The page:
Knowing your strengths – acknowledging them and using them – fulfils the Accomplishment part of Seligman’s “PERMA” model of happiness and wellbeing. (See my post from Monday.) You may think you know what you’re good at but “character strengths” aren’t necessarily what you automatically think of when you think of what you’re good at.
You can test them on the Authentic Happiness website. Scroll down to the VIA Survey of Character Strengths. There’s one for adults and one for children.
[Edited to add: this post was picked up very positively by the VIA Institute. The VIA Survey is also offered at their website, VIA Character. You might prefer to do the test there as they recently validated a briefer version of the assessment – 120-questions, as opposed to the 240 version. Also, VIA provides a variety of in-depth reports available for purchase after completing the survey, to help you learn more about how to apply character strengths and reap the benefits. I’m going to be testing one of these – I shall report!]
These are the 24 strengths being measured – though the words used are slightly different when you get your results:
- Critical thinking/Open-mindedness
- Love of learning
- Social intelligence/Social skills
- Appreciation of beauty or excellence
You want to know what my top strengths are, don’t you? Well, I’ll tell you mine if you tell me yours… Mine are:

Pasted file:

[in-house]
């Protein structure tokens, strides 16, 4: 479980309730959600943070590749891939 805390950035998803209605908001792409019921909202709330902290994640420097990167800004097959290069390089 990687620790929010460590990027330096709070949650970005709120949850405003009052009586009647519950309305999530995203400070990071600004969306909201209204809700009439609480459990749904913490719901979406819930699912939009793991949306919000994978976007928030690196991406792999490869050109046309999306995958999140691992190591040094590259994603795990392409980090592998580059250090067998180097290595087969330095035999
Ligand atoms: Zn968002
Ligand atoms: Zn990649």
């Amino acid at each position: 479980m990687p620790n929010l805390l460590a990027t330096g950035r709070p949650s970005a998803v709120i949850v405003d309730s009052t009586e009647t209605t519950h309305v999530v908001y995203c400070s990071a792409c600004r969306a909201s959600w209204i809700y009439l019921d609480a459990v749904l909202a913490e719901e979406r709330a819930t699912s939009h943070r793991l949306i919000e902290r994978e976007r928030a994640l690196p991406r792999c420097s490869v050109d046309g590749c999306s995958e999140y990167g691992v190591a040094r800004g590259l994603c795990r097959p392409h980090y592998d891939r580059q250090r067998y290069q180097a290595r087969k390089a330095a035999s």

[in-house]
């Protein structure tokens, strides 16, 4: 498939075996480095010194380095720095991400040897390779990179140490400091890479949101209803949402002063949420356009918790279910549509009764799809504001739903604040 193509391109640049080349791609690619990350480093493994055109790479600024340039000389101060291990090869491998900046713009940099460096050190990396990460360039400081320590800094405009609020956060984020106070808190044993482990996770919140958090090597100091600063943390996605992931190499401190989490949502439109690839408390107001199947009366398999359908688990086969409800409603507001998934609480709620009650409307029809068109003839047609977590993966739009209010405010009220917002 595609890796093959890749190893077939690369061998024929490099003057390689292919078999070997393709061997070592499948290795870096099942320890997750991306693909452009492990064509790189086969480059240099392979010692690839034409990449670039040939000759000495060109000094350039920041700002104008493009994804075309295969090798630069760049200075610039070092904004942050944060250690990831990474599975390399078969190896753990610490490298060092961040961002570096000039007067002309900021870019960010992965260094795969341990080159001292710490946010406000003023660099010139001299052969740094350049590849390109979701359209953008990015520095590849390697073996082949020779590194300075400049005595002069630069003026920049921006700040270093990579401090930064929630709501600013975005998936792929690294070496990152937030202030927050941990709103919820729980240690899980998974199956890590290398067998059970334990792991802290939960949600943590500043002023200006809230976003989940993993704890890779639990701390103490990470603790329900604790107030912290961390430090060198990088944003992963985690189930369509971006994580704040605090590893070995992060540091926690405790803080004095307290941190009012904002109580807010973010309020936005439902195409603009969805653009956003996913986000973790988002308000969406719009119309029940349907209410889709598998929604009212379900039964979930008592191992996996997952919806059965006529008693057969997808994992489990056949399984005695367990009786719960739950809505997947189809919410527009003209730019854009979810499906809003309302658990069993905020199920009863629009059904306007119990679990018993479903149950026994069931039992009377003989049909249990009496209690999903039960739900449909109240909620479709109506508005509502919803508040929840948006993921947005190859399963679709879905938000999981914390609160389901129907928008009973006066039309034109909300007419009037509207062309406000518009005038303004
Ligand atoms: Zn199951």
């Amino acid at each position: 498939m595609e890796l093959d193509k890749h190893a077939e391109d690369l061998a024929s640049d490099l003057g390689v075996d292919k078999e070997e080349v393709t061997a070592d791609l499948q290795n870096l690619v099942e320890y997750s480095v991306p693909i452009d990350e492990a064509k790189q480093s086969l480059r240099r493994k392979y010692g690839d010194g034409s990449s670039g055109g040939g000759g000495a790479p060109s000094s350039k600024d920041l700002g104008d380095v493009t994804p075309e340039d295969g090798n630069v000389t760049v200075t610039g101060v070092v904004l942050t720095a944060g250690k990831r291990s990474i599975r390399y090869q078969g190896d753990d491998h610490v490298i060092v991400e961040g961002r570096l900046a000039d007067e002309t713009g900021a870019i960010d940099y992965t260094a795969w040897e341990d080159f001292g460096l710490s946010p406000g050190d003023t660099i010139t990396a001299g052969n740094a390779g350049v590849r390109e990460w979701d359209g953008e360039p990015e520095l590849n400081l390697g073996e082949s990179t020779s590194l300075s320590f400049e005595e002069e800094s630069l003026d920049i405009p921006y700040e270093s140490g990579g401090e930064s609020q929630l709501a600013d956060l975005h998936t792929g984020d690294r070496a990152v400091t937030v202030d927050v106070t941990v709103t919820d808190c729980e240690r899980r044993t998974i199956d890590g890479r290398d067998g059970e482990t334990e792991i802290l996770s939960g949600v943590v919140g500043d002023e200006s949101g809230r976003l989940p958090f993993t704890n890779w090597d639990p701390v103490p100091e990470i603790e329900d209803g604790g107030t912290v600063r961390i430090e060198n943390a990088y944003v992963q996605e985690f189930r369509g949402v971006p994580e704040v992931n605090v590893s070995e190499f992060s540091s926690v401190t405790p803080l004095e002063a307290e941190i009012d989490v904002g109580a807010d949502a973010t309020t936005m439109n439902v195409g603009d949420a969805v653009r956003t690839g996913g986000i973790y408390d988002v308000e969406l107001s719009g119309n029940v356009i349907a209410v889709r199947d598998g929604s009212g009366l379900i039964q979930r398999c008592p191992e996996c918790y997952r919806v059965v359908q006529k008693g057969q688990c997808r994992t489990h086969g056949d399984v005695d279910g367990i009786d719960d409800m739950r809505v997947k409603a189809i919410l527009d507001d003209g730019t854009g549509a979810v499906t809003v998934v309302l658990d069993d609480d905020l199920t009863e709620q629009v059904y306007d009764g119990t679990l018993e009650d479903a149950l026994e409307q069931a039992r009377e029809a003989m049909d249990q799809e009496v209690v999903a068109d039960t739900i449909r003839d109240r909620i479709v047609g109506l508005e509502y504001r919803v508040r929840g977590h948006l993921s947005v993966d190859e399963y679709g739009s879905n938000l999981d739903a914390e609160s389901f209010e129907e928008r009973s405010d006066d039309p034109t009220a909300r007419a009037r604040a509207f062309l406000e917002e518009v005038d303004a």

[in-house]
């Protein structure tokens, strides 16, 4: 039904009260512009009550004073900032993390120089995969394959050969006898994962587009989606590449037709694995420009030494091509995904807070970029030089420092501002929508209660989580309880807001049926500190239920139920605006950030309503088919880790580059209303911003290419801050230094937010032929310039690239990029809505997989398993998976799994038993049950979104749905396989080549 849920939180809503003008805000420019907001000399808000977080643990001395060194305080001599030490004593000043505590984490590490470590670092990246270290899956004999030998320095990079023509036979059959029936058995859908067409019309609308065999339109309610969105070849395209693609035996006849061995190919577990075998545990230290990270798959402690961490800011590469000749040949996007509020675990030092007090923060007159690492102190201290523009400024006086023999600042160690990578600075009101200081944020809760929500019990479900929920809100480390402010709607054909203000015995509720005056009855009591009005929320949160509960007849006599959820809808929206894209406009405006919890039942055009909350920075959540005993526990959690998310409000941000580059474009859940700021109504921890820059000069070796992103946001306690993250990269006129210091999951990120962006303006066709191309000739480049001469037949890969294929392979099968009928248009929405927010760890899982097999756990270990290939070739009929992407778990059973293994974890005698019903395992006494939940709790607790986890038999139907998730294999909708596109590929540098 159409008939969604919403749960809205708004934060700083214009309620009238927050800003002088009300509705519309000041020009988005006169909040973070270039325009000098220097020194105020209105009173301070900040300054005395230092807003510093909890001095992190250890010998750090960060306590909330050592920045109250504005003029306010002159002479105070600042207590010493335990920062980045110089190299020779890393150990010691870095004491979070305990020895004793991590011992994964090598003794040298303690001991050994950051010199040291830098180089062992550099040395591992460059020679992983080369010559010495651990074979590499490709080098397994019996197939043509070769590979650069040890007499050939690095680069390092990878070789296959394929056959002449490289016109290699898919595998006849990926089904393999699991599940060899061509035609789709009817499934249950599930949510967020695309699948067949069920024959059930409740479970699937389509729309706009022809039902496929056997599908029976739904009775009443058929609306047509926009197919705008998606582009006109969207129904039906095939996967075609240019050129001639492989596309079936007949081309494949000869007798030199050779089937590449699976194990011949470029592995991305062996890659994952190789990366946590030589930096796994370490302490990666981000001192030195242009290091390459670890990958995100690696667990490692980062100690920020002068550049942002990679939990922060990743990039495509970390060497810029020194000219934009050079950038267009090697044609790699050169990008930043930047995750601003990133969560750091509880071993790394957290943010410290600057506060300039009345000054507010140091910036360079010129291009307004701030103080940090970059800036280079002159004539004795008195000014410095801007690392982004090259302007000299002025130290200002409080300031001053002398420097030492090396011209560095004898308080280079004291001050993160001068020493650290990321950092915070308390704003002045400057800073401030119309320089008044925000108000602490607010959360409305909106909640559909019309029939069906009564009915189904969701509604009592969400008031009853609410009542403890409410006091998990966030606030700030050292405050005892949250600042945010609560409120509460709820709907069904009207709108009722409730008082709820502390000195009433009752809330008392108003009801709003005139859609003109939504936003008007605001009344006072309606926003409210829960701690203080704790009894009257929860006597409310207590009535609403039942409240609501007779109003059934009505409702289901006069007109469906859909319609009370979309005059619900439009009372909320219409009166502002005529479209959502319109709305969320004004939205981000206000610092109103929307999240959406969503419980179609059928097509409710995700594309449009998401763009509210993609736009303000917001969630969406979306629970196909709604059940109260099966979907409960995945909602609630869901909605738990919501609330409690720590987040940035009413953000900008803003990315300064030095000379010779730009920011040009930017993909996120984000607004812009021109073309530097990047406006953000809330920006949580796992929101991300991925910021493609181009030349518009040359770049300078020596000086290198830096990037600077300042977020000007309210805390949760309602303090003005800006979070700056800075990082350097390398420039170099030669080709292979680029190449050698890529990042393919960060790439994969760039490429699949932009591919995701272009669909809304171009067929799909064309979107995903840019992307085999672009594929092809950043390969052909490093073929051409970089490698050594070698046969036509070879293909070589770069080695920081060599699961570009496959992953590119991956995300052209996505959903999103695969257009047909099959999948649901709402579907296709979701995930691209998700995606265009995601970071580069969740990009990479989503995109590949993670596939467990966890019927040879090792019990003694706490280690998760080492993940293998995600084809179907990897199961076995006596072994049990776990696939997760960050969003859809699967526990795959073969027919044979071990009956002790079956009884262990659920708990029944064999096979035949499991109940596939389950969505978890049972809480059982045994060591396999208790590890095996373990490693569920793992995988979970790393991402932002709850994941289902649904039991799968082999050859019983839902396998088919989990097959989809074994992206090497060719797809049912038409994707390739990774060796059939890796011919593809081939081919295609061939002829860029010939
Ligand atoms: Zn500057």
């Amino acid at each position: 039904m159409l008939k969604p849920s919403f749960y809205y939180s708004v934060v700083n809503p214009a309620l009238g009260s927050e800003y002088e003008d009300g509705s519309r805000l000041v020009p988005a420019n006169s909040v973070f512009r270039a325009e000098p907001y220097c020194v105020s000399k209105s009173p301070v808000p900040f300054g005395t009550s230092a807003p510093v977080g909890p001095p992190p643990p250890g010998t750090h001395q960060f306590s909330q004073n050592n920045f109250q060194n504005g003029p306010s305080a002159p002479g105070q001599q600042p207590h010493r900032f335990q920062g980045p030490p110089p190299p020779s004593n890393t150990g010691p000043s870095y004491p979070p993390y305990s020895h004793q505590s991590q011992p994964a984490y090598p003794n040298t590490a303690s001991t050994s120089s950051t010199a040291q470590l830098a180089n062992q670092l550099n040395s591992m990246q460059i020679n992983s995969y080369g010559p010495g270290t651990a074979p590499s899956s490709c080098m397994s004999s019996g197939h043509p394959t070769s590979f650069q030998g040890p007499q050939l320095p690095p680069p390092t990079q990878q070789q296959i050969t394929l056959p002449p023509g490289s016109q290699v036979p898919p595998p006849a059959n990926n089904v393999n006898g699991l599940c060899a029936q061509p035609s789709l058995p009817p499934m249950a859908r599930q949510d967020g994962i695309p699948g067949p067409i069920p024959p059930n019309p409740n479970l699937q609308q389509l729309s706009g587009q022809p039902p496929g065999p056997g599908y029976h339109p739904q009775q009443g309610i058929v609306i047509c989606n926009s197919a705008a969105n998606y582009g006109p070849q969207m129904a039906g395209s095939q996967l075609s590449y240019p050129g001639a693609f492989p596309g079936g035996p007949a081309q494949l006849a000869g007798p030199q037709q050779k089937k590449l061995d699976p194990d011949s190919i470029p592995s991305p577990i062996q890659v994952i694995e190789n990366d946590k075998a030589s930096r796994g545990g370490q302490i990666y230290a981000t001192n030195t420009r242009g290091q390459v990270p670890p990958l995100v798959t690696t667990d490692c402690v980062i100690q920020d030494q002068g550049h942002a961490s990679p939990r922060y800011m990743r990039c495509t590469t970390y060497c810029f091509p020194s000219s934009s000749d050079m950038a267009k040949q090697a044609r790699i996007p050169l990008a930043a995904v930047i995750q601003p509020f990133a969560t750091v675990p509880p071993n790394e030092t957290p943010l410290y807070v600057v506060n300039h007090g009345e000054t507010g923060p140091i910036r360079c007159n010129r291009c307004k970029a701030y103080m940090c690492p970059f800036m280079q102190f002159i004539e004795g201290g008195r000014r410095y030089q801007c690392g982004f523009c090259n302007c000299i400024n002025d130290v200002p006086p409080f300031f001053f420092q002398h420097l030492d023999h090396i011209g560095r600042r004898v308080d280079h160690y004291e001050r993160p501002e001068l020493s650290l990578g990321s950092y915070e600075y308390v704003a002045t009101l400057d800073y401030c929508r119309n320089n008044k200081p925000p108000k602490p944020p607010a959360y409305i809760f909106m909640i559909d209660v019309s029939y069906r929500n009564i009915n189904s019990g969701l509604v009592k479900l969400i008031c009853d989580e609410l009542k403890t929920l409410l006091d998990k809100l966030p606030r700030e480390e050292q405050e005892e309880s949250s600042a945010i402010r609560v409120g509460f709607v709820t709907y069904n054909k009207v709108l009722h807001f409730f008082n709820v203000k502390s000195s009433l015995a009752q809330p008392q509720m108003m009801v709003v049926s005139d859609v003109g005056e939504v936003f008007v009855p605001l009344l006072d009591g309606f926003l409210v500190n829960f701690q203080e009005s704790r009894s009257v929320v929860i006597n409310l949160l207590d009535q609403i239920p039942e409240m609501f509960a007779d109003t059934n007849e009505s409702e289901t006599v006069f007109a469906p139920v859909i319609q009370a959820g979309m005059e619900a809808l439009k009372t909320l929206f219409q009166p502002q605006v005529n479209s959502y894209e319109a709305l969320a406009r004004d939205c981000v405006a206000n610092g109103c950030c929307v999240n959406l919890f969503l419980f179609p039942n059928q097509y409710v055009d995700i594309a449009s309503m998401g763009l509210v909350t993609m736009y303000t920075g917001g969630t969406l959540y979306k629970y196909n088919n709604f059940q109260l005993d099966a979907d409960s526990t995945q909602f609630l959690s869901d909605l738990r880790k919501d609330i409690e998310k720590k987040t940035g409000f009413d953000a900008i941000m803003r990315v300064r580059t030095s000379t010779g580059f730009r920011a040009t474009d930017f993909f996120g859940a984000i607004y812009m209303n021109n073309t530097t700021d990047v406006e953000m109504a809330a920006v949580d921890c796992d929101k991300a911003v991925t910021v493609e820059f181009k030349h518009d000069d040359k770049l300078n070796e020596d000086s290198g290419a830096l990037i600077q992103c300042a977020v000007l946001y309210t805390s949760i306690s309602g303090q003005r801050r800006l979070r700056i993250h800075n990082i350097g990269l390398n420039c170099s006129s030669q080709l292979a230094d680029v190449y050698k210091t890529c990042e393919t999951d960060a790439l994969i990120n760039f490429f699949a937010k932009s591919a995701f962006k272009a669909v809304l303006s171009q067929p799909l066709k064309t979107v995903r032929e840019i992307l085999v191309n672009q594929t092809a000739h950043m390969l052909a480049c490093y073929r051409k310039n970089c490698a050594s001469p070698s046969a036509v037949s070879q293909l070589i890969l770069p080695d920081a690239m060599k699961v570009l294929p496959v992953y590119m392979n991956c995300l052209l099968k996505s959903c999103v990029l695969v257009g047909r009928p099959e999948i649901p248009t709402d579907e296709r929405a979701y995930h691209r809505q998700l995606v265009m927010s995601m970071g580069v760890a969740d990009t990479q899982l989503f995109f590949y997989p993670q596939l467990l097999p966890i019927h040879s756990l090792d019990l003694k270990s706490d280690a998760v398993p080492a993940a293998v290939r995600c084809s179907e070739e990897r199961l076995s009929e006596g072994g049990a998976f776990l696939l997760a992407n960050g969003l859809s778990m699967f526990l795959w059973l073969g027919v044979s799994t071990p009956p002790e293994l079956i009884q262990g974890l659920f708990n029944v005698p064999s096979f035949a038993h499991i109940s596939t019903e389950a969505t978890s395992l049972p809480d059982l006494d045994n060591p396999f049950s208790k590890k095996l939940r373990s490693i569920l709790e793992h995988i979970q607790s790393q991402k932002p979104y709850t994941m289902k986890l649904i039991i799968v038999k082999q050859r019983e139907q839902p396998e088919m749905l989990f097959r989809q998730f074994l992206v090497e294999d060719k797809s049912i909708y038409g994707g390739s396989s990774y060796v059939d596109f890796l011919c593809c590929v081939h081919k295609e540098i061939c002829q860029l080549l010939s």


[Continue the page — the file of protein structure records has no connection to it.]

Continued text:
1. Creativity, ingenuity, and originality
“Thinking of new ways to do things is a crucial part of who you are. You are never content with doing something the conventional way if a better way is possible.”
2. Judgment, critical thinking, and open-mindedness
“Thinking things through and examining them from all sides are important aspects of who you are. You do not jump to conclusions, and you rely only on solid evidence to make your decisions. You are able to change your mind.”
3. Capacity to love and be loved
“You value close relations with others, in particular those in which sharing and caring are reciprocated. The people to whom you feel most close are the same people who feel most close to you.”
4. Zest, enthusiasm, and energy
“Regardless of what you do, you approach it with excitement and energy. You never do anything halfway or halfheartedly. For you, life is an adventure.”
5. Curiosity and interest in the world
“You are curious about everything. You are always asking questions, and you find all subjects and topics fascinating. You like exploration and discovery.”
In the spirit of valuing my character strengths, I will now take a bow. *takes a bow*
Wellbeing requires us to know our strengths, notice ourselves using them, and see how we can make our lives better by using them more. I’m also rather self-critical, though (which isn’t a character-strength), so I would tend to want to try to improve the things which came at the bottom of my list of strengths. Bravery… 🙁
And I guess that’s the question I want to ask: does wellbeing require us to ignore our weaknesses? Hmmm. Tricky.
What do you think? And do tell me your character strengths!
In my next post, I’ll show you something you can do with them, something that’s been shown to boost wellbeing.